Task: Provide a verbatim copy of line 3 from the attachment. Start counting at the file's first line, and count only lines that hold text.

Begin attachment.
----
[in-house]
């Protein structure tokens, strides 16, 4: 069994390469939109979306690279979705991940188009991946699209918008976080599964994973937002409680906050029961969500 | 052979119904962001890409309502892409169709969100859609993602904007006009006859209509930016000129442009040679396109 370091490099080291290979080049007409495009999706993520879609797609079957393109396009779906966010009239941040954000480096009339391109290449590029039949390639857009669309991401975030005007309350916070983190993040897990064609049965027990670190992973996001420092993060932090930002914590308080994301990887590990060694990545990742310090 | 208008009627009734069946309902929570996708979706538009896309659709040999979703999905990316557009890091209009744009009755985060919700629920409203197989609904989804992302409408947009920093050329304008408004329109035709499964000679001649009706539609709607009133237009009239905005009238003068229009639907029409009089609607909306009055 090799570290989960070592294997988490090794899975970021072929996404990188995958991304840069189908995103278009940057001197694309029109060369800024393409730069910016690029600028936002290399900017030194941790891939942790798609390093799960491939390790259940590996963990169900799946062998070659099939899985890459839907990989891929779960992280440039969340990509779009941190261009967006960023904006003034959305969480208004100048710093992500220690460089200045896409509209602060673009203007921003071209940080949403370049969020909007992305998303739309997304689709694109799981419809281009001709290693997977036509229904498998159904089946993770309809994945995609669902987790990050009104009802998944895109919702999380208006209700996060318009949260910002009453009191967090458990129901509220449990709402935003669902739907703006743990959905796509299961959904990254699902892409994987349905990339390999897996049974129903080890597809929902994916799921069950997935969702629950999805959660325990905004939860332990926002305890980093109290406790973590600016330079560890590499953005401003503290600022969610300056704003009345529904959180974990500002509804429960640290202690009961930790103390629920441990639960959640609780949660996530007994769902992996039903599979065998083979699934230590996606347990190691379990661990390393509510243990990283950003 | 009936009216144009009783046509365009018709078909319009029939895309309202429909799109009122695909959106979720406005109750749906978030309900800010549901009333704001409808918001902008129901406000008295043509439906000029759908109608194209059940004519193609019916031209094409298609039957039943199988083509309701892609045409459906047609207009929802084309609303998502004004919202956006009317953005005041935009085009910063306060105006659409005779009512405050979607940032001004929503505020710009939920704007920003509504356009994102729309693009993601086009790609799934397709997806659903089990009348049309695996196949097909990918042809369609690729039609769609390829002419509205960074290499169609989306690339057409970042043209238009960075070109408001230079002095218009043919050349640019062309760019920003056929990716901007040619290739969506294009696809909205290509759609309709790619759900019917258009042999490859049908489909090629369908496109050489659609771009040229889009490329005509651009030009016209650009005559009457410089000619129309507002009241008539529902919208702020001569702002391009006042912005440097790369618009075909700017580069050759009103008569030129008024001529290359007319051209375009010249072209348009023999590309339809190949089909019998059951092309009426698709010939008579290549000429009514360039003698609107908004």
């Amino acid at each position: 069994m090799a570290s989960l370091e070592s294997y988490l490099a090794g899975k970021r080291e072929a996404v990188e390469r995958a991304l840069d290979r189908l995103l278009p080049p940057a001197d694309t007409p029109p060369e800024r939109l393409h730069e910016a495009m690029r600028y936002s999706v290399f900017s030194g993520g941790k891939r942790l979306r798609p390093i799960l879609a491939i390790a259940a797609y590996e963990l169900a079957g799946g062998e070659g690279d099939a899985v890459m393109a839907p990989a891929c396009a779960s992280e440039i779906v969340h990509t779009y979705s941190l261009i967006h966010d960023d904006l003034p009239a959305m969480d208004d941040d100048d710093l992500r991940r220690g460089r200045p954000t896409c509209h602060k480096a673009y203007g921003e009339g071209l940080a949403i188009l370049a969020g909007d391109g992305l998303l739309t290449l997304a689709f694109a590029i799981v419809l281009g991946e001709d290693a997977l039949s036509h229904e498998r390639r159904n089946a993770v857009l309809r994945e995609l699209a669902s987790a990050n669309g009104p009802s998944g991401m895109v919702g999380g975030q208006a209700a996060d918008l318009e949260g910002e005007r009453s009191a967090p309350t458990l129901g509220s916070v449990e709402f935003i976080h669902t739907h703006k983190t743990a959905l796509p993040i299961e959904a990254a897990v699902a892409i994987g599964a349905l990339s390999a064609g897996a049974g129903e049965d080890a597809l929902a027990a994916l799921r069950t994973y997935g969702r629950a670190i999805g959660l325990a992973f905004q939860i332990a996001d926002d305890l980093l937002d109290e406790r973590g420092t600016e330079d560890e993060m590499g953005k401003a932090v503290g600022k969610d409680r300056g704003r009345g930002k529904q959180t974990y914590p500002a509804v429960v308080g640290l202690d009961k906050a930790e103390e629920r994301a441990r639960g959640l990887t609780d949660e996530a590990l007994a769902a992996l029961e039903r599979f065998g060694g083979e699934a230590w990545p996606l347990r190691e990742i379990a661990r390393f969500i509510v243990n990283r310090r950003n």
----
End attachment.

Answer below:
């Amino acid at each position: 069994m090799a570290s989960l370091e070592s294997y988490l490099a090794g899975k970021r080291e072929a996404v990188e390469r995958a991304l840069d290979r189908l995103l278009p080049p940057a001197d694309t007409p029109p060369e800024r939109l393409h730069e910016a495009m690029r600028y936002s999706v290399f900017s030194g993520g941790k891939r942790l979306r798609p390093i799960l879609a491939i390790a259940a797609y590996e963990l169900a079957g799946g062998e070659g690279d099939a899985v890459m393109a839907p990989a891929c396009a779960s992280e440039i779906v969340h990509t779009y979705s941190l261009i967006h966010d960023d904006l003034p009239a959305m969480d208004d941040d100048d710093l992500r991940r220690g460089r200045p954000t896409c509209h602060k480096a673009y203007g921003e009339g071209l940080a949403i188009l370049a969020g909007d391109g992305l998303l739309t290449l997304a689709f694109a590029i799981v419809l281009g991946e001709d290693a997977l039949s036509h229904e498998r390639r159904n089946a993770v857009l309809r994945e995609l699209a669902s987790a990050n669309g009104p009802s998944g991401m895109v919702g999380g975030q208006a209700a996060d918008l318009e949260g910002e005007r009453s009191a967090p309350t458990l129901g509220s916070v449990e709402f935003i976080h669902t739907h703006k983190t743990a959905l796509p993040i299961e959904a990254a897990v699902a892409i994987g599964a349905l990339s390999a064609g897996a049974g129903e049965d080890a597809l929902a027990a994916l799921r069950t994973y997935g969702r629950a670190i999805g959660l325990a992973f905004q939860i332990a996001d926002d305890l980093l937002d109290e406790r973590g420092t600016e330079d560890e993060m590499g953005k401003a932090v503290g600022k969610d409680r300056g704003r009345g930002k529904q959180t974990y914590p500002a509804v429960v308080g640290l202690d009961k906050a930790e103390e629920r994301a441990r639960g959640l990887t609780d949660e996530a590990l007994a769902a992996l029961e039903r599979f065998g060694g083979e699934a230590w990545p996606l347990r190691e990742i379990a661990r390393f969500i509510v243990n990283r310090r950003n």